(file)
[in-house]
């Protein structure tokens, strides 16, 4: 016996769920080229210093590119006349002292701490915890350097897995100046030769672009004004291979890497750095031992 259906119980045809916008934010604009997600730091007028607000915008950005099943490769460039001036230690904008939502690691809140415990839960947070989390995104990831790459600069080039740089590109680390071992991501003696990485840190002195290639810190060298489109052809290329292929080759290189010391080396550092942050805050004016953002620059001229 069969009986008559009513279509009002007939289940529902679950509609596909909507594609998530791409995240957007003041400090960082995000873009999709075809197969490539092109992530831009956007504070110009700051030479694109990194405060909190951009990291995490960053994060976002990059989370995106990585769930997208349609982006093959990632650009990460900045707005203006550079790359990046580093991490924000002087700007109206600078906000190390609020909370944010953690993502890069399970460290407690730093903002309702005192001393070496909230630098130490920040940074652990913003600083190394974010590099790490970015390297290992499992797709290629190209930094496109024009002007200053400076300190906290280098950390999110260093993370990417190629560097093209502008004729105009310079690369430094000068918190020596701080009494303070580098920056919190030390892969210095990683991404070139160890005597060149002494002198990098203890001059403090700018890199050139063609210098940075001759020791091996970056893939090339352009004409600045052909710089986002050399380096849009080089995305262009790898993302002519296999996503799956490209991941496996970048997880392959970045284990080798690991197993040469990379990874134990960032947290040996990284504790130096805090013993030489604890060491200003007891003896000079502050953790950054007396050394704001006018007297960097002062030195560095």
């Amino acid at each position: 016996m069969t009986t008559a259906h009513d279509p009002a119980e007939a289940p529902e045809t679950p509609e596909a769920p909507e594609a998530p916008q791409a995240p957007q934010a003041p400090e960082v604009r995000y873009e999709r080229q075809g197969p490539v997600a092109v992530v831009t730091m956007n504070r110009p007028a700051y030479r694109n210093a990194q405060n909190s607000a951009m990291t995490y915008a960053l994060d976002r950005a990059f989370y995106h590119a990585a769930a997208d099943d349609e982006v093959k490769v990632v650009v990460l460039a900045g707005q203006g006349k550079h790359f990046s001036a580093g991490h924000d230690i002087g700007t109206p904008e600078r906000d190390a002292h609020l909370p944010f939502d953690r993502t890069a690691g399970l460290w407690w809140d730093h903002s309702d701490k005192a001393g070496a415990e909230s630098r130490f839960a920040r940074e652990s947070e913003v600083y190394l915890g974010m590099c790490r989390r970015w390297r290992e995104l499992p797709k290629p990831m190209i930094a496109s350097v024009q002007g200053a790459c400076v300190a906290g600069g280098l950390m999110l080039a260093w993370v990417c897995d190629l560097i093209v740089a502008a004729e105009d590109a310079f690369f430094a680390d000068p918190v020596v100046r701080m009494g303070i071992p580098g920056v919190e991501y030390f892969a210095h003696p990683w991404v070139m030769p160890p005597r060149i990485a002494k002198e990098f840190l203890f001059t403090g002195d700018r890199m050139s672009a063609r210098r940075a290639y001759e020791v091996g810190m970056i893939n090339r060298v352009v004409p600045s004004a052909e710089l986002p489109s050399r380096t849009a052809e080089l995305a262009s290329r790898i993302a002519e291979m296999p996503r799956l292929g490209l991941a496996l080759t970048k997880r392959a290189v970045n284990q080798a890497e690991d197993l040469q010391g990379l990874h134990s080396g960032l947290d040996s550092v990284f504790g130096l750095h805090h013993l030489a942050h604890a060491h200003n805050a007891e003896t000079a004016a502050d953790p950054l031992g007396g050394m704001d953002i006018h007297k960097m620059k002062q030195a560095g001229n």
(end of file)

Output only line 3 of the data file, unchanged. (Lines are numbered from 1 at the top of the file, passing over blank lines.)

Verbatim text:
């Amino acid at each position: 016996m069969t009986t008559a259906h009513d279509p009002a119980e007939a289940p529902e045809t679950p509609e596909a769920p909507e594609a998530p916008q791409a995240p957007q934010a003041p400090e960082v604009r995000y873009e999709r080229q075809g197969p490539v997600a092109v992530v831009t730091m956007n504070r110009p007028a700051y030479r694109n210093a990194q405060n909190s607000a951009m990291t995490y915008a960053l994060d976002r950005a990059f989370y995106h590119a990585a769930a997208d099943d349609e982006v093959k490769v990632v650009v990460l460039a900045g707005q203006g006349k550079h790359f990046s001036a580093g991490h924000d230690i002087g700007t109206p904008e600078r906000d190390a002292h609020l909370p944010f939502d953690r993502t890069a690691g399970l460290w407690w809140d730093h903002s309702d701490k005192a001393g070496a415990e909230s630098r130490f839960a920040r940074e652990s947070e913003v600083y190394l915890g974010m590099c790490r989390r970015w390297r290992e995104l499992p797709k290629p990831m190209i930094a496109s350097v024009q002007g200053a790459c400076v300190a906290g600069g280098l950390m999110l080039a260093w993370v990417c897995d190629l560097i093209v740089a502008a004729e105009d590109a310079f690369f430094a680390d000068p918190v020596v100046r701080m009494g303070i071992p580098g920056v919190e991501y030390f892969a210095h003696p990683w991404v070139m030769p160890p005597r060149i990485a002494k002198e990098f840190l203890f001059t403090g002195d700018r890199m050139s672009a063609r210098r940075a290639y001759e020791v091996g810190m970056i893939n090339r060298v352009v004409p600045s004004a052909e710089l986002p489109s050399r380096t849009a052809e080089l995305a262009s290329r790898i993302a002519e291979m296999p996503r799956l292929g490209l991941a496996l080759t970048k997880r392959a290189v970045n284990q080798a890497e690991d197993l040469q010391g990379l990874h134990s080396g960032l947290d040996s550092v990284f504790g130096l750095h805090h013993l030489a942050h604890a060491h200003n805050a007891e003896t000079a004016a502050d953790p950054l031992g007396g050394m704001d953002i006018h007297k960097m620059k002062q030195a560095g001229n």